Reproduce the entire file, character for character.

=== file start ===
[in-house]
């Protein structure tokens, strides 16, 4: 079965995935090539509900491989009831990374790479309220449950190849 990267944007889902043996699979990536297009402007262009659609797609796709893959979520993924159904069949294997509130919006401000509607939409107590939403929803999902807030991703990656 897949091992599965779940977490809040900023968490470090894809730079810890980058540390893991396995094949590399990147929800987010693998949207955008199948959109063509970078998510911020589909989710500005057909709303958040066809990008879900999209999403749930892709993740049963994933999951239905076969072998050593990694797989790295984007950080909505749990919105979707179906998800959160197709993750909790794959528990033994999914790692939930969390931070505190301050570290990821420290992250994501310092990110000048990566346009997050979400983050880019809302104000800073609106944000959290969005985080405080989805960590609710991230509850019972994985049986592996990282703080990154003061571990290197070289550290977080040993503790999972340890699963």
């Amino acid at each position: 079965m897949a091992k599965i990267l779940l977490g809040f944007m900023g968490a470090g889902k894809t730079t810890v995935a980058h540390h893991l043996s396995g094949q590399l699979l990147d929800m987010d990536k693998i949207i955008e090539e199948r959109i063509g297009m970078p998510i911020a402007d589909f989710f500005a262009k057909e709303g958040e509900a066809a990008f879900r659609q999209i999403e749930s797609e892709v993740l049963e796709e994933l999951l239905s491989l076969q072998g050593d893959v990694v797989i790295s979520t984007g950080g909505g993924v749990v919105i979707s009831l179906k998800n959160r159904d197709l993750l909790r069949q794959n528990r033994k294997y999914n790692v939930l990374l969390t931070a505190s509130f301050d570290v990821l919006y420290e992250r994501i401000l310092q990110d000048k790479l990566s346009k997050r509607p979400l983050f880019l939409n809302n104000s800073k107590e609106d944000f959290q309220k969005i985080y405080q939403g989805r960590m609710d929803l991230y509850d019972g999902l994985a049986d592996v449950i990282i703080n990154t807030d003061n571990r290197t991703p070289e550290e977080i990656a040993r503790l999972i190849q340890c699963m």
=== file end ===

[in-house]
């Protein structure tokens, strides 16, 4: 079965995935090539509900491989009831990374790479309220449950190849 990267944007889902043996699979990536297009402007262009659609797609796709893959979520993924159904069949294997509130919006401000509607939409107590939403929803999902807030991703990656 897949091992599965779940977490809040900023968490470090894809730079810890980058540390893991396995094949590399990147929800987010693998949207955008199948959109063509970078998510911020589909989710500005057909709303958040066809990008879900999209999403749930892709993740049963994933999951239905076969072998050593990694797989790295984007950080909505749990919105979707179906998800959160197709993750909790794959528990033994999914790692939930969390931070505190301050570290990821420290992250994501310092990110000048990566346009997050979400983050880019809302104000800073609106944000959290969005985080405080989805960590609710991230509850019972994985049986592996990282703080990154003061571990290197070289550290977080040993503790999972340890699963």
């Amino acid at each position: 079965m897949a091992k599965i990267l779940l977490g809040f944007m900023g968490a470090g889902k894809t730079t810890v995935a980058h540390h893991l043996s396995g094949q590399l699979l990147d929800m987010d990536k693998i949207i955008e090539e199948r959109i063509g297009m970078p998510i911020a402007d589909f989710f500005a262009k057909e709303g958040e509900a066809a990008f879900r659609q999209i999403e749930s797609e892709v993740l049963e796709e994933l999951l239905s491989l076969q072998g050593d893959v990694v797989i790295s979520t984007g950080g909505g993924v749990v919105i979707s009831l179906k998800n959160r159904d197709l993750l909790r069949q794959n528990r033994k294997y999914n790692v939930l990374l969390t931070a505190s509130f301050d570290v990821l919006y420290e992250r994501i401000l310092q990110d000048k790479l990566s346009k997050r509607p979400l983050f880019l939409n809302n104000s800073k107590e609106d944000f959290q309220k969005i985080y405080q939403g989805r960590m609710d929803l991230y509850d019972g999902l994985a049986d592996v449950i990282i703080n990154t807030d003061n571990r290197t991703p070289e550290e977080i990656a040993r503790l999972i190849q340890c699963m």